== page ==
HTTP, being so widely used, is a perfect frontend to the local networks where the nodes process the data, and while HTTP is synchronous for a typical interaction, JAX-RS 2.0 REST services can be quite smart. A variety of typical REST patterns can be employed, for example, a POST request handler with the data to be run through a BigData chain can let the application thread deal with it while respond to the user immediately, offering a link with a job id where the status can be monitored or the results returned from.  Or the handler can rely on the suspended HTTP invocations and start streaming the results back as soon they become available.

I have created a Spark Streaming demo showing some of the possible approaches. This demo is a work in progress and I will appreciate a feedback from the Spark experts on how the demo can be improved.

The demo relies completely on JAX-RS 2.0 AsyncResponse - the typical pattern is to resume it when some response data are available - and what is good it can be suspended multiple times to do a fine grained optimization of the way the service code returns the data. StreamingOutput is another piece - it allows writing the data back to the user as soon as they become available.  FYI, CXF ships a typed analog, called StreamingResponse, you can see how it is being indirectly used in this RxJava Observable test code.

But let me get back to the demo. It shows two types of Receivers in action.  This demo service shows how an HTTP InputStream can be converted to a List of Strings with a custom Receiver making them available to Spark. The service currently creates a streaming context per every request which I imagine may not be quite perfect but my tests showed the service performing quite well when the input set is parallelized - less than a sec for a half of MB PDF file.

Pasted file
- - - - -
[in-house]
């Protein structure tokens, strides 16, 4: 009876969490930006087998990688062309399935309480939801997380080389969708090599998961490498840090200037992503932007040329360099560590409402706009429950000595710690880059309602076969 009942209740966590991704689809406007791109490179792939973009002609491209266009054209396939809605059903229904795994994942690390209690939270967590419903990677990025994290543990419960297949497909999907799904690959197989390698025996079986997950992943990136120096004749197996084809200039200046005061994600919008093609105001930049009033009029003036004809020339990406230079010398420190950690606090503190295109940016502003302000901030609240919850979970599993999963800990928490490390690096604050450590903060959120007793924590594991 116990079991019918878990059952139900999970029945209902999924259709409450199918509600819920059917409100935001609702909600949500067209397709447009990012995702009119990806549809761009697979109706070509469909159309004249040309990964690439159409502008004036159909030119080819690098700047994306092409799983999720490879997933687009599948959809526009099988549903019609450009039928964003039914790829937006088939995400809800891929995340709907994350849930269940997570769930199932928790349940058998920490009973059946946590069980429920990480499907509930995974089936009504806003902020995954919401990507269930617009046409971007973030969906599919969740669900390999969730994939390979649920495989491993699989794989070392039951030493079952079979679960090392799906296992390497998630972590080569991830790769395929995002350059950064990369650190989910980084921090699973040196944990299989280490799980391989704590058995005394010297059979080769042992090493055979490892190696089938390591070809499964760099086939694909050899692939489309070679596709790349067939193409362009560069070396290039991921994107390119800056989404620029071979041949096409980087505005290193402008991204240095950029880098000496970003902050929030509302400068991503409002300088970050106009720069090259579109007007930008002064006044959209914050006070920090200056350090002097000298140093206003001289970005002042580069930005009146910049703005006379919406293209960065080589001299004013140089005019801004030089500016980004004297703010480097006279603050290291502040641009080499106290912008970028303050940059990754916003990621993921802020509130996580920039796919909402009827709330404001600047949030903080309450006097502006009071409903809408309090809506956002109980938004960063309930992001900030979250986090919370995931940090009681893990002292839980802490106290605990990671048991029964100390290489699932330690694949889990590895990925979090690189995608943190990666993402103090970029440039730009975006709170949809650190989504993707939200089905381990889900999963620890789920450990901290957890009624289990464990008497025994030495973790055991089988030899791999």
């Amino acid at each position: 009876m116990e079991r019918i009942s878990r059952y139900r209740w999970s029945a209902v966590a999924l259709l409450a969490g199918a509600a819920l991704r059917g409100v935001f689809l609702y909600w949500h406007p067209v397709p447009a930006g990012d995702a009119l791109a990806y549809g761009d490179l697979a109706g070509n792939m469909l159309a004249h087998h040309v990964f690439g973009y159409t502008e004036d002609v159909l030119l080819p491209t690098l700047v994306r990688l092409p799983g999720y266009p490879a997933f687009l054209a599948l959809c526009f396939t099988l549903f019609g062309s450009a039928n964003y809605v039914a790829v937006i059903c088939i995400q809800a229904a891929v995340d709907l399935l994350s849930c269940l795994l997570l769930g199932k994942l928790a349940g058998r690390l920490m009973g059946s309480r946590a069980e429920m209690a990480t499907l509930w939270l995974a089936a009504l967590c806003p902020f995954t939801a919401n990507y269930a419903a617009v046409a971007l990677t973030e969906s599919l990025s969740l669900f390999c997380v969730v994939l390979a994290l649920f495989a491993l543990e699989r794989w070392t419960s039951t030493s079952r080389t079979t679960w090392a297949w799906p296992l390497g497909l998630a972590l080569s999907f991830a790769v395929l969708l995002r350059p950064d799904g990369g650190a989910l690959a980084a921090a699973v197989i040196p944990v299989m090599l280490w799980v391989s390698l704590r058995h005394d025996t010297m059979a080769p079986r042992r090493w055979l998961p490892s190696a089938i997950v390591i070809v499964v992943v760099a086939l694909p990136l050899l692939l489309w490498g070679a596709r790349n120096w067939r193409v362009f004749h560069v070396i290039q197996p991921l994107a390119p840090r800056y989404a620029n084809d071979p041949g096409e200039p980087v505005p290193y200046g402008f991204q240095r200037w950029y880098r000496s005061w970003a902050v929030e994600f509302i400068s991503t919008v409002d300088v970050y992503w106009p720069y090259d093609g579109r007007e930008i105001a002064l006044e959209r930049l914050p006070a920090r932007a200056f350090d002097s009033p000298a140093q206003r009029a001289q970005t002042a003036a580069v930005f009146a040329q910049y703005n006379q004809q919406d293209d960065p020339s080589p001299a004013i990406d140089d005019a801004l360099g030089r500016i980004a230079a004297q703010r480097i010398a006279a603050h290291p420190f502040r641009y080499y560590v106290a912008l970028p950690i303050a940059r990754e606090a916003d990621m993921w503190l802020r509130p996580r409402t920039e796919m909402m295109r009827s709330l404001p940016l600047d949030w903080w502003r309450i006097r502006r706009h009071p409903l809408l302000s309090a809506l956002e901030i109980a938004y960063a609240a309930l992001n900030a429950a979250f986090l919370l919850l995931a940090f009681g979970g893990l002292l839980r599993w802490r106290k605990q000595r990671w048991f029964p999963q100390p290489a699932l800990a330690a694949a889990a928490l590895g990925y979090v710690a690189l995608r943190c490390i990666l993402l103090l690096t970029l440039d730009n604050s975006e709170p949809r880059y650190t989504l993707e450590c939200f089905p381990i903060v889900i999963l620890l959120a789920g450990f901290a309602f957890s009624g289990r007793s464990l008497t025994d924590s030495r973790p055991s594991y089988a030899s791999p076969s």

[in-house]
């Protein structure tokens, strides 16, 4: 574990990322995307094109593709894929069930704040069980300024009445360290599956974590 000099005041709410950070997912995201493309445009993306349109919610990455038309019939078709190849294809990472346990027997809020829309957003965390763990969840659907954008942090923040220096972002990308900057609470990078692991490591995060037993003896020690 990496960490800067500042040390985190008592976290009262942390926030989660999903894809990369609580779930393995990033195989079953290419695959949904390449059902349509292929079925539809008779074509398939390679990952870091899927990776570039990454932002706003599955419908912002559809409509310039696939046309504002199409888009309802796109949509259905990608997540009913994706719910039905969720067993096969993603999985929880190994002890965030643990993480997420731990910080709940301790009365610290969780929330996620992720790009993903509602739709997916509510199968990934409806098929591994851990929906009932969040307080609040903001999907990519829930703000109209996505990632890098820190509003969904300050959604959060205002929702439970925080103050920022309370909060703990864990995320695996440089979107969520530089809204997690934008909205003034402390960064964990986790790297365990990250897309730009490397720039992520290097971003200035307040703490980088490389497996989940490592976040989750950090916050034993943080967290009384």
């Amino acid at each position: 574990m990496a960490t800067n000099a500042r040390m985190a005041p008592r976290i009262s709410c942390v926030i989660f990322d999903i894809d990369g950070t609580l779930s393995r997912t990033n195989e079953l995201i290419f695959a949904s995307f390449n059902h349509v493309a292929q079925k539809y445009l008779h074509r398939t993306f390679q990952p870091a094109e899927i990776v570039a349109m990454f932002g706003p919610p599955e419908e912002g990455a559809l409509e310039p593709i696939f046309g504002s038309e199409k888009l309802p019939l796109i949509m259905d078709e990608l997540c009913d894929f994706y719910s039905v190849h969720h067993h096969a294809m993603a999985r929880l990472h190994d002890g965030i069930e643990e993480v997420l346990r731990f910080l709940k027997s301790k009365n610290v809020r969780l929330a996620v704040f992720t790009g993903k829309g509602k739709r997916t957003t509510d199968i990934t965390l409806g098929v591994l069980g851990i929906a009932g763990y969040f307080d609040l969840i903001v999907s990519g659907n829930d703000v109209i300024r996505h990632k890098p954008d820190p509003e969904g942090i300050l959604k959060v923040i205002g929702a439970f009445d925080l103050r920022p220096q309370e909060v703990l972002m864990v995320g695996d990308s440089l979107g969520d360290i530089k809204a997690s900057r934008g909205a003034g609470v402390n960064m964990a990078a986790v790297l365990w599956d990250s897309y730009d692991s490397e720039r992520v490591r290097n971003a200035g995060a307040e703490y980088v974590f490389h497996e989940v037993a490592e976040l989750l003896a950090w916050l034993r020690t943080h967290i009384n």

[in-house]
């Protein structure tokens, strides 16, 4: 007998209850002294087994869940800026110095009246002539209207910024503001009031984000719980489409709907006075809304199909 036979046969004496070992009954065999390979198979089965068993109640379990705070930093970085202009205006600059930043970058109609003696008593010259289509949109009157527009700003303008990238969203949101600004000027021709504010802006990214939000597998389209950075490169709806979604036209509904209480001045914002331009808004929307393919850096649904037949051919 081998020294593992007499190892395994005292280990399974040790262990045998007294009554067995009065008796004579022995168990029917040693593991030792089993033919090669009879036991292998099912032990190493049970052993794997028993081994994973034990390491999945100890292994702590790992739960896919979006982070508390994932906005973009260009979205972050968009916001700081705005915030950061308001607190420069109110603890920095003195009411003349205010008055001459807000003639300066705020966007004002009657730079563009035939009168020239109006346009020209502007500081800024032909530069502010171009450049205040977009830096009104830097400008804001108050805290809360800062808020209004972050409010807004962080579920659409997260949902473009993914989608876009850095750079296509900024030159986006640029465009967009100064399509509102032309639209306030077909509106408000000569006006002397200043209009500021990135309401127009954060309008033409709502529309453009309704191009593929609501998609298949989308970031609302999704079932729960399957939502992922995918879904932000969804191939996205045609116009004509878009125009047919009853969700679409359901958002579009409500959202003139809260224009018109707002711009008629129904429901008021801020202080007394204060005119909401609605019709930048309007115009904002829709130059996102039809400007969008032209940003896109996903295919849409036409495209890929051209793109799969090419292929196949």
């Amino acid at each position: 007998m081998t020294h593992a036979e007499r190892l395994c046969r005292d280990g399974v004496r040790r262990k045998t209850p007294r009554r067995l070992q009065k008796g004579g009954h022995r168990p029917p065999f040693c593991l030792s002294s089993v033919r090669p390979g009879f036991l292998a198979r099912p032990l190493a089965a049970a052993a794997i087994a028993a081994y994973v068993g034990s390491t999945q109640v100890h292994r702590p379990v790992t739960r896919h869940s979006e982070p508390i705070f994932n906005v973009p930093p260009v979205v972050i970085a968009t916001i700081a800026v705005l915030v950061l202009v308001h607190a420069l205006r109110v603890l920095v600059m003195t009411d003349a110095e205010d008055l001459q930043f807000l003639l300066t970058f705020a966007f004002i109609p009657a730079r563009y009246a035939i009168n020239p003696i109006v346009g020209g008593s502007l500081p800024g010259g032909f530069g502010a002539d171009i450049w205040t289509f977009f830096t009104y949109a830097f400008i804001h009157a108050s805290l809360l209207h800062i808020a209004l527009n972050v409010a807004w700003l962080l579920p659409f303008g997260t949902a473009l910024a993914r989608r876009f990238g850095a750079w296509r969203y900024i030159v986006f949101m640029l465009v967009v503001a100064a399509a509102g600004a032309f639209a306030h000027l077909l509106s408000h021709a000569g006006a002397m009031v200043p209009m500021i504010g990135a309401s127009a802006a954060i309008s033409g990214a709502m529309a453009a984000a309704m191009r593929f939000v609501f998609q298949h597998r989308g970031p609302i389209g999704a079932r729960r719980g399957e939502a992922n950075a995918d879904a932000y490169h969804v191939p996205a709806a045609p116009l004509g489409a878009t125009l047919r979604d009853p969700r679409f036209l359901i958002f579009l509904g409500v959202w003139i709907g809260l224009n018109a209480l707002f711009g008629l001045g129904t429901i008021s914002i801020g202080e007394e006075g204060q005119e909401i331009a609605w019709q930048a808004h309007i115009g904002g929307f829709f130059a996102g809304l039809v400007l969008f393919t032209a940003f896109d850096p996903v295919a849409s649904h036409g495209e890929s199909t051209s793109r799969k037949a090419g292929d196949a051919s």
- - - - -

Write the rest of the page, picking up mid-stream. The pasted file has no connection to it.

Speaking of PDFs and other binary files. One of the service methods uses a beautiful Apache Tika Parser API which is wrapped in this CXF extension. These few lines of code is what it takes to have a service enabled for it to push the content of either PDF or OpenOffice documents to the Spark pipeline (I only added PDF and OpenOffice Tika Parser dependencies to the demo so far). I'm sure you are now starting wondering why Tika API is still not used in your JAX-RS services which parse PDF only with the PDF specific API :-)

I keep getting distracted. Back to the demo again. This demo service is a bit more closer to the real deployment scenario. It uses a default Spark Socket receiver - JAX-RS 2.0 service, being a good HTTP frontend, forwards the HTTP stream data to the internal Spark Streaming TCP server which processes the data and makes them available to a JAX-RS AsyncResponse handler which is also acting as a Socket server. The correlation between a given HTTP request and the Spark output data is achieved with a custom protocol extension. I can imagine it will be easier with an internal Kafka receiver which is something that the demo will be enhanced with to try later on.

In both cases, the demo streams the response data pieces back to the user as soon as they become available to the JAX-RS AsyncResponse handler.

Additionally, the demo shows a CXF JAX-RS Oneway extension in action. HTTP Client will get a 202 status back immediately while the service will continue with processing the request data.

I'm sure the demo will need more work but I also hope there's enough material there for you to start experimenting. Give it a try please and watch for the updates. I think it will be very interesting to see how this demo can also be written with Apache Beam API, check this blog entry for the good introduction.

Enjoy !